1 cup of mushrooms minced

    1 cup burgundy wine

    2 Tablespoons of green peppercorns

    1 Tablespoon fresh rosemary chopped

    1 bay leaf

    1 cup veal demi glace


    2 dozen snails

    4 marrow bones

    To make those wonderful pillows of fried dough, mix the luke warm water with the yeast and let the yeast wake up for 5 minutes in the warm throws of the waters hugs. In a separate bowl introduce the egg and evaporated milk to each other with a firm whisking. In yet a third bowl, mix together the rest of the dry ingredients. Add the milk to the yeast by mixing. Then add the whole liquid mixture into a nice well formed in the flour. Stir the liquid around the well collapsing the walls of flour until a dough starts to form. Add a touch more flour if needed to keep the dough cohesive onto itself and not the sides of everything it touches. Knead the dough with the palms of your hands never opening your fist. The dough at this point is a young and impetuous thief and will snatch any ring right off your finger the moment you let it seduce you into opening your hand. Show your steadfast rules of discipline until you poke it and the dough springs immediately back at you. Cover the dough letting it rest, mature and double in size while you turn your attention to the sauce pot.

    For the sauce, place the olive oil into a small pot over a medium flame. Sweat the shallots for a few minutes while seasoning them with a pinch of salt the way any decent cook would. Add the garlic to the pot and cook for another minute. Place the mushrooms in the pot and cook while stirring every few moments for as long as it takes you to open the bottle of burgundy and taste a little. Be confident in your choice and confirm it with another taste. After satisfying your thirst for better things, add the wine to the pot along with the green peppercorns, rosemary and bay leaf. Let the sauce reduce moderately by 2/3rds. Stir the veal demi-glace into the pot and season with salt to taste. I have omitted the Tablespoon of Balsamic syrup from the above ingredient list. But I do indeed add it for many reasons. Just curious to see who is paying attention?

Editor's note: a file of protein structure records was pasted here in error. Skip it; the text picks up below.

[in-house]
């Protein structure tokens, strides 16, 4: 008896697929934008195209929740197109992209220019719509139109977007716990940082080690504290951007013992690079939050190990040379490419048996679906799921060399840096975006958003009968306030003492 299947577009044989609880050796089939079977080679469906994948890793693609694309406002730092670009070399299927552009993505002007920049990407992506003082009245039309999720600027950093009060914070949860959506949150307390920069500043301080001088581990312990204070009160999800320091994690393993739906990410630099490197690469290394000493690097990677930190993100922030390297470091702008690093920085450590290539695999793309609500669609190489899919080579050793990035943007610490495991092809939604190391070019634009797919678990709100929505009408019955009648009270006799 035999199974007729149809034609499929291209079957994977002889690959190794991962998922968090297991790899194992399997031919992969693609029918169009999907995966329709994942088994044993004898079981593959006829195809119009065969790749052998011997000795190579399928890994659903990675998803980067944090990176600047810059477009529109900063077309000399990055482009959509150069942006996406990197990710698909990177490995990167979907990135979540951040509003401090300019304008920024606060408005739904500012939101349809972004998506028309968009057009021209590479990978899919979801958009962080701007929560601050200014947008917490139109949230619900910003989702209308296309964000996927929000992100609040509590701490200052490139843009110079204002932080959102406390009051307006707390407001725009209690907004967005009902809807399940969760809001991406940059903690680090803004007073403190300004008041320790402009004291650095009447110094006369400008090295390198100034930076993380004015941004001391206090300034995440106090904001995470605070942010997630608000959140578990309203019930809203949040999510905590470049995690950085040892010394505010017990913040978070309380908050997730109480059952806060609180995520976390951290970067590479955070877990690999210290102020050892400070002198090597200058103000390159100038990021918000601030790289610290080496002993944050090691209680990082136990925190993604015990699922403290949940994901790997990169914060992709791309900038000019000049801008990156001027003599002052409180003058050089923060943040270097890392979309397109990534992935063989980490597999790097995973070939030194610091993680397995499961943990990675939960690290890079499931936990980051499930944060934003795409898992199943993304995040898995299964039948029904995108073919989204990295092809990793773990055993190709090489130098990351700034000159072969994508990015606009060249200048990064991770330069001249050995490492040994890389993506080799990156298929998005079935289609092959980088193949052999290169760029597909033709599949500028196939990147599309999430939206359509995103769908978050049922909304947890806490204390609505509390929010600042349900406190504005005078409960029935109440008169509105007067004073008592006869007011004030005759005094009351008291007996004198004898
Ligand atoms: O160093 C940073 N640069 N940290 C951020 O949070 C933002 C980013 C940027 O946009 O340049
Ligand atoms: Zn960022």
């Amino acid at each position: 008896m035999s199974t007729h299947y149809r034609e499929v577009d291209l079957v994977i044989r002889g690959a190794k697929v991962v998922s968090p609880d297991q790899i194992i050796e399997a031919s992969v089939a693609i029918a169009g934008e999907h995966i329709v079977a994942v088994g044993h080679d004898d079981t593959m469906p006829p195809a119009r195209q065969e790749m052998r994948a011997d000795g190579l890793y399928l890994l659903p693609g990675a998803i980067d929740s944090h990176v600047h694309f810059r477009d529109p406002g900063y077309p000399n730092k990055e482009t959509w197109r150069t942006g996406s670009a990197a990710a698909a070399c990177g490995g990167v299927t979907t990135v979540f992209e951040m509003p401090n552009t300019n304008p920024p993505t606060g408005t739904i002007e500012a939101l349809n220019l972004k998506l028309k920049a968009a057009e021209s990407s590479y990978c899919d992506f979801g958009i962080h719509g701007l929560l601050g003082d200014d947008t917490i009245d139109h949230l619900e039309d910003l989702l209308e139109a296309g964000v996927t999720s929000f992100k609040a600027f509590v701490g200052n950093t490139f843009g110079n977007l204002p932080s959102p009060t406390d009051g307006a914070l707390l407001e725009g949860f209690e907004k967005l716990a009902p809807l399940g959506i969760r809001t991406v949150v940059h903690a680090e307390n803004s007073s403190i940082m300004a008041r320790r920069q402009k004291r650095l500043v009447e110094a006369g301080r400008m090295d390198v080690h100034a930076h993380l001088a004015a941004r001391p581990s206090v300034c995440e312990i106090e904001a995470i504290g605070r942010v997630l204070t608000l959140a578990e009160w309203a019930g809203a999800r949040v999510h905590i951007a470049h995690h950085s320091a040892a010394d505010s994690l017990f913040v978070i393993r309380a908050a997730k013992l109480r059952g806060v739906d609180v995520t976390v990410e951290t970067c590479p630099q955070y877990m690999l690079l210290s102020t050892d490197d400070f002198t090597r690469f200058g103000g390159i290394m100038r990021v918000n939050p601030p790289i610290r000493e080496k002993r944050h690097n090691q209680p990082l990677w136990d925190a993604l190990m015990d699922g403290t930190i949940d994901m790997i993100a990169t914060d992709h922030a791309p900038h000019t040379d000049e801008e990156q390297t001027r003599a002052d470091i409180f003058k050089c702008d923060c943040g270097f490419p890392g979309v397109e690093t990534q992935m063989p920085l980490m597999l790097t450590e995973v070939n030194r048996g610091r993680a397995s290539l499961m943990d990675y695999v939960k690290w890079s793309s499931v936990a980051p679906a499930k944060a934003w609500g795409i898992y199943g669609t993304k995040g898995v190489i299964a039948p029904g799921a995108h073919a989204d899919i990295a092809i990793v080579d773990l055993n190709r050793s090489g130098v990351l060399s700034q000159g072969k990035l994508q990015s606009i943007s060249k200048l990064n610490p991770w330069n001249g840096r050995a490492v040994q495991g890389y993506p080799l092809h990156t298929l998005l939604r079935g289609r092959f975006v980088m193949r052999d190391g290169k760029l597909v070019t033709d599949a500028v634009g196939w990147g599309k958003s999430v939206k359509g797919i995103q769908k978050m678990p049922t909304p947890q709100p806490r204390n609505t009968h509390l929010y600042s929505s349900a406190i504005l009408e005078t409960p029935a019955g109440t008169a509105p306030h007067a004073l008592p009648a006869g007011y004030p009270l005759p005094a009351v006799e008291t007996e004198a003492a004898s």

To validate your friend’s adoration of your skills as a cook, pre-heat the oven to 400 degrees and turn the fryer on to 350 degrees at the same time. Season the marrow with some salt and pepper. Place the bones into a baking dish and roast for 10-12 minutes. The marrow should be brown and starting to slightly bubble. While the marrow is roasting, roll some of the beignet dough out to a ¼ inch thickness and cut into whatever shape fits your mood. If you have had enough Burgundy, that mood should yield whimsical and slightly abstract shapes. Fry the dough until golden and puffy delicious and set aside to stay warm with a sprinkling of salt. Place a pan over high heat and add a nice pat of butter. Swirl the bubbling butter around and add the snails. Saute for a minute and add the bordelaise sauce. Bring your pan to a simmer while you take the Bones out of the oven. Place the bones onto 4 plates and smother with the sauce. Creatively toss around some beignets with their wonderful aroma of rosemary. Present to your loved ones and toast the survival of yet another Tuesday. I pray that we all have enough couth to one day own marrow spoons.